Single cell immune profiling by mass cytometry of newly diagnosed chronic phase chronic myeloid leukemia treated with nilotinib
Gullaksen, Stein-Erik; Skavland, Jørn; Gavasso, Sonia; Tosevski, Vinko; Warzocha, Krzysztof; Dumrese, Claudia; Ferrant, Augustin; Gedde-Dahl, Thobias; Hellmann, Andrzej; Janssen, Jeroen; Labar, Boris; Lang, Alois; Majeed, Mohammed Waleed; Mihaylov, Georgi; Stentoft, Jesper; Stenke, Leif; Thaler, Josef; Thielen, Noortje; Verhoef, Gregor; Voglova, Jaroslava; Ossenkoppele, Gert; Hochhaus, Andreas; Hjorth-Hansen, Henrik; Mustjoki, Satu; Sopper, Sieghart; Giles, Francis; Porkka, Kimmo; Wolf, Dominik; Gjertsen, Bjørn Tore
Peer reviewed, Journal article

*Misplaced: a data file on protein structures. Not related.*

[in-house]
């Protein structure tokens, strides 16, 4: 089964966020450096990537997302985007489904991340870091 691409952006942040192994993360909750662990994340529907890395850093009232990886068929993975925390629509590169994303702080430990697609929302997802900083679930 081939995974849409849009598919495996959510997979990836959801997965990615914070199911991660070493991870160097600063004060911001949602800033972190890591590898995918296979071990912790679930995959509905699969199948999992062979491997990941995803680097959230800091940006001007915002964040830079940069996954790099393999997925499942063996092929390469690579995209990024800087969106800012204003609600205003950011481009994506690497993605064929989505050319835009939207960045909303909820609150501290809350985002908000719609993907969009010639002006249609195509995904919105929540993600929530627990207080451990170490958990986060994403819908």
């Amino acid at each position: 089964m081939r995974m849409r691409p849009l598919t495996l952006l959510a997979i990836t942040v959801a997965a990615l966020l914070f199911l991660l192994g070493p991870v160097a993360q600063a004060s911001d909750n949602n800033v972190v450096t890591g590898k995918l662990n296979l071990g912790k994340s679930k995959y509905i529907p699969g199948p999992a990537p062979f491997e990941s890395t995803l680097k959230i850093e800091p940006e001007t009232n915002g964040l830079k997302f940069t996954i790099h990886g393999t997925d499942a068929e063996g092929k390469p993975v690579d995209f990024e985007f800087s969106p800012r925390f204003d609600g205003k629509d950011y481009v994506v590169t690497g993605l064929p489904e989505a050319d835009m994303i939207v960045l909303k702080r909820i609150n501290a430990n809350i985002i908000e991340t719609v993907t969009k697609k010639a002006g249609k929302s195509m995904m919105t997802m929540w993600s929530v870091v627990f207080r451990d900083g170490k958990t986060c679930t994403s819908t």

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Monitoring of single cell signal transduction in leukemic cellular subsets has been proposed to provide deeper understanding of disease biology and prognosis, but has so far not been tested in a clinical trial of targeted therapy. We developed a complete mass cytometry analysis pipeline for characterization of intracellular signal transduction patterns in the major leukocyte subsets of chronic phase chronic myeloid leukemia. Changes in phosphorylated Bcr-Abl1 and the signaling pathways involved were readily identifiable in peripheral blood single cells already within three hours of the patient receiving oral nilotinib. The signal transduction profiles of healthy donors were clearly distinct from those of the patients at diagnosis. Furthermore, using principal component analysis, we could show that phosphorylated transcription factors STAT3 (Y705) and CREB (S133) within seven days reflected BCR-ABL1IS at three and six months. Analyses of peripheral blood cells longitudinally collected from patients in the ENEST1st clinical trial showed that single cell mass cytometry appears to be highly suitable for future investigations addressing tyrosine kinase inhibitor dosing and effect.